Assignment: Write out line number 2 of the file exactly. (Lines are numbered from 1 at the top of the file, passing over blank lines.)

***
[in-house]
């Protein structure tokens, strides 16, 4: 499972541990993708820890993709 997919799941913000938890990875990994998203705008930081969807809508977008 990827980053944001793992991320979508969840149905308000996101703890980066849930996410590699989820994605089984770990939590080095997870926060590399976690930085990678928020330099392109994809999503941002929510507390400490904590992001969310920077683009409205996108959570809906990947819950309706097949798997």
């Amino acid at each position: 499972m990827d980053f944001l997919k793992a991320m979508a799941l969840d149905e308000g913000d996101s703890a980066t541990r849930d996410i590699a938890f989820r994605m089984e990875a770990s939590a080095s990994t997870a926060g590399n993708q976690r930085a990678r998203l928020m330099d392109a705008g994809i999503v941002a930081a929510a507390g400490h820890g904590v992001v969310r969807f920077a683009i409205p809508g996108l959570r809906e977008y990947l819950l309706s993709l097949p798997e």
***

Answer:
């Protein structure tokens, strides 16, 4: 499972541990993708820890993709 997919799941913000938890990875990994998203705008930081969807809508977008 990827980053944001793992991320979508969840149905308000996101703890980066849930996410590699989820994605089984770990939590080095997870926060590399976690930085990678928020330099392109994809999503941002929510507390400490904590992001969310920077683009409205996108959570809906990947819950309706097949798997």